Parker did not oppose slavery only because he was concerned for the moral well-being of the white race as Fellman and Albrecht contended. He believed that slavery was a national moral sin and a blot on American society. However, his opposition to slavery went much deeper. He considered slavery a sin because it violated his religious convictions, and because it prevented its victims from enjoying their “inalienable rights” of life and liberty, and from experiencing their humanity. While he never wavered from his conviction that his Anglo-Saxon branch was the superior race, it is not true that he was not concerned for social justice. He believed that slavery stripped the slaves of their humanity, which to Parker, was the worst social injustice and sin of all. Despite his human flaws, Parker was a man of great vision with the courage of his convictions. His early death at the peak of his intellectual output prevented future generations from experiencing what other contributions he would have made.
Footnotes and References
 I want to thank Parker biographer Dean Grodzins for his help by sharing his extensive knowledge of Theodore Parker with me via email and over lunch.
 Theodore Parker, A Letter to the People of the United States Touching on the Matter of Slavery, (1848; repr., Freeport, N.Y.: Books for Libraries Press, 1971), 356-357.
 George Fredrickson, The Black Image in the White Mind: The Debate on Afro-American Character and Destiny, 1817-1914, (New York: Harper & Row, 1971), 101-102.
 Michael Fellman, “Theodore Parker and the Abolitionist Role in the 1830’s,” Journal of American History, Vol. 61, No. 3, (December, 1974), 684.
R.C. Albrecht, Theodore Parker, (New York: Twayne Publishers, Inc., 1971), preface.
 Ibid., 134.
 Theodore Parker, Letter to Sarah Hunt, June 3, 1858, in Octavius Brooks Frothingham, Theodore Parker: a Biography, (Boston: James R. Osgood and Company, 1874), 472-473. In the letter, Parker wrote about a “curious law of nature, – the strong displaces the weak,” and compared the races to strains of grass. He noted that when a farmer sows a field with two types of grass, by the third year the stronger of the two will take over, “but little by little the native grasses, stouter than what he scattered there, come up, and in a few years have killed out the other from the soil. Thus the white man kills out the red man and black man. When slavery is abolished, the African population will decline in the United States, and die out of the South as out of Northhampton and Lexington.” Parker was referring to what he considered a scientific law that New England was an inhospitable climate for the “tropical” African race and that after emancipation freed blacks would either voluntarily migrate to a warmer climate or be absorbed into the dominate white race. Parker was not talking about racial extinction, but rather racial assimilation.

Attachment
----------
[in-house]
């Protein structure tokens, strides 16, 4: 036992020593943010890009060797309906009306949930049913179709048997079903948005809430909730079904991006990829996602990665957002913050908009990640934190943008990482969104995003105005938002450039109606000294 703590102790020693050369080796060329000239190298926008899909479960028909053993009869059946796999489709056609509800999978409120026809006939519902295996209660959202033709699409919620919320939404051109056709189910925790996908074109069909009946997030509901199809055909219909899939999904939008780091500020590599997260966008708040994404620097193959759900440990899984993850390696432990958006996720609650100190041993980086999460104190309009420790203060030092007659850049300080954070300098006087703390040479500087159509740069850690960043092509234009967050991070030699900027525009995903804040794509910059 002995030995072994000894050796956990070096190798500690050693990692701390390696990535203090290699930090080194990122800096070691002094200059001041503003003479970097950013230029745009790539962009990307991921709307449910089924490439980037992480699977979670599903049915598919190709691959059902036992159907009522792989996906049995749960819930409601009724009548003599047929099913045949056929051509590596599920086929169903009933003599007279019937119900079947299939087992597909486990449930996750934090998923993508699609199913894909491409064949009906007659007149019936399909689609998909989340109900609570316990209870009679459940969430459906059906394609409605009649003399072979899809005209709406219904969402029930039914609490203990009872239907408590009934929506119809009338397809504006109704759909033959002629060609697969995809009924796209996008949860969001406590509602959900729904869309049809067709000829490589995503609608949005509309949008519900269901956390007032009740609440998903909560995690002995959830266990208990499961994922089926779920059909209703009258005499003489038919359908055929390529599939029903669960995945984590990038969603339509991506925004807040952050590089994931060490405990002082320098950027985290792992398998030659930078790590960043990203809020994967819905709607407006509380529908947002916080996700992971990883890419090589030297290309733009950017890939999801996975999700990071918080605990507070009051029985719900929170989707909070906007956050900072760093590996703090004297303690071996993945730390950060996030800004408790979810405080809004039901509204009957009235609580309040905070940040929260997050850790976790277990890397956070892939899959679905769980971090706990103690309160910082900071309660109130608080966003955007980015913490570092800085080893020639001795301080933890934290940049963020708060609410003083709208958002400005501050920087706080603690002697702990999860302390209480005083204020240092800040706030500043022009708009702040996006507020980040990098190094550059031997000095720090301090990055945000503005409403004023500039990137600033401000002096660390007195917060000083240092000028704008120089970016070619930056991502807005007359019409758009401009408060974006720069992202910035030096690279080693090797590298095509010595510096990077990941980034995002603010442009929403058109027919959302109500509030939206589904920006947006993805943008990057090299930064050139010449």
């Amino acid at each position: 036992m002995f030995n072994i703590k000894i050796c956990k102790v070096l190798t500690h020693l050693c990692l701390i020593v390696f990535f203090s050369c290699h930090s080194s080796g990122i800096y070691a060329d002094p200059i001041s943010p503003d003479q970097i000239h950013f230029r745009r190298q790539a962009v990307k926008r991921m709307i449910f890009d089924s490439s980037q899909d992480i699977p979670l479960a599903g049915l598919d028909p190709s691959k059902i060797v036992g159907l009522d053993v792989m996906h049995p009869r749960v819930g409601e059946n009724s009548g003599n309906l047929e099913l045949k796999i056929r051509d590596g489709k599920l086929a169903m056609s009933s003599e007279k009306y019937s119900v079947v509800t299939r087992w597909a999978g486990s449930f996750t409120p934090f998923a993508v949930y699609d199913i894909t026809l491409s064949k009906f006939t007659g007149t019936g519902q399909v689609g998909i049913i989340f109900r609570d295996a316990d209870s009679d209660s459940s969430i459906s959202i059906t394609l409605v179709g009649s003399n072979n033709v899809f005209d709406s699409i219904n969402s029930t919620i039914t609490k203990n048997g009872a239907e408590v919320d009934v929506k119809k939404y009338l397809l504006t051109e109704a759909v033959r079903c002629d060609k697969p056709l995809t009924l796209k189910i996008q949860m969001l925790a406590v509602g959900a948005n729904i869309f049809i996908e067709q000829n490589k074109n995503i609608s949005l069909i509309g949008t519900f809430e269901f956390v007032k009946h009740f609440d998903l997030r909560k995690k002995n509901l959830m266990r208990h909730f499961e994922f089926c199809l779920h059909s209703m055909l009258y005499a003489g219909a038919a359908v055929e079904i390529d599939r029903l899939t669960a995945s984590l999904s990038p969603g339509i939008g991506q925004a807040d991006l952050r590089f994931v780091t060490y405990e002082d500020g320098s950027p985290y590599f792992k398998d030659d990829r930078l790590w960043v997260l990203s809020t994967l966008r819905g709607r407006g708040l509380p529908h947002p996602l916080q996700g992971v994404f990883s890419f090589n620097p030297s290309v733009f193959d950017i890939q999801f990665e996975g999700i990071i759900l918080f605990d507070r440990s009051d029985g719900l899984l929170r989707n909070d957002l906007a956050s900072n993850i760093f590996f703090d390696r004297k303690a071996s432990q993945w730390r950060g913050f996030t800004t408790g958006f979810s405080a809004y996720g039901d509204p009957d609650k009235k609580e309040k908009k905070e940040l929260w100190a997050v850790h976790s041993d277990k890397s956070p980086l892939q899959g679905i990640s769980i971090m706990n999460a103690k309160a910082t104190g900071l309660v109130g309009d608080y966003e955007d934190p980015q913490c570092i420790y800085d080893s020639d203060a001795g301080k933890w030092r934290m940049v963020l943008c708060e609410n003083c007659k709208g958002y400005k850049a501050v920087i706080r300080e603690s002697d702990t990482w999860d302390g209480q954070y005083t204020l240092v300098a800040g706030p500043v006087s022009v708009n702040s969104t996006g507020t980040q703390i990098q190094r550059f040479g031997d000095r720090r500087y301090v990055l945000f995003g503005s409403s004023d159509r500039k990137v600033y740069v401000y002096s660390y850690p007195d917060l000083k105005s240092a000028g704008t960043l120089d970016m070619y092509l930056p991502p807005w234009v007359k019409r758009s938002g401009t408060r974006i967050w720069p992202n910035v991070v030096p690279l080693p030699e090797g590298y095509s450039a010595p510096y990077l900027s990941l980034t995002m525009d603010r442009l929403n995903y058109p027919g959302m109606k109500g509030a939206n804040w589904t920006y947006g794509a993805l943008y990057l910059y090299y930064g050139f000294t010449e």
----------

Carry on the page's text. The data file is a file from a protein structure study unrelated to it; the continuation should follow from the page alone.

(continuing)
Fellman, “Theodore Parker and the Abolitionist Role,” 681.
 Phillip F. Gura, American Transcendentalism: A History, (New York, Hill and Wang, 2007), 143-144.
 Theodore Parker, Letter to Bancroft, September 10, 1858, in Jonathan Weiss, Life and Correspondence of Theodore Parker, (1864; repr., New York: Bergman, 1969), Vol. 1, 11-12.
 Weiss, Life and Correspondence, Vol. 1, 11.
 Parker, “Autobiography,” in Weiss, Life and Correspondence, Vol. 1, 21.
 Ibid., 23-24.
 Dean Grodzins, “Theodore Parker,” Dictionary of Unitarian Universalist Biographies. http://uudb.org/articles/theodoreparker.html; R. C. Albrecht, Theodore Parker, New York, Twayne Publishers, 1971; Weiss, Life and Correspondence, Vol. I.
 Paul Teed, “The Politics of Sectional Memory: Theodore Parker and the Massachusetts Quarterly Review,” Journal of the Early Republic, Vol. 21, No. 2, (Sumer, 2001), 301-329.
 Weiss, Life and Correspondence, 22-23.
 Weiss, Life and Correspondence, Vol. 1; Grodzins, “Theodore Parker;” Albrecht, Theodore Parker.
 Weiss, Life and Correspondence, Vol. 1, 42-43.
 Weiss, Life and Correspondence, Vol. 1, 17 – 48; Grodzins, “Theodore Parker;” Albrecht, Theodore Parker.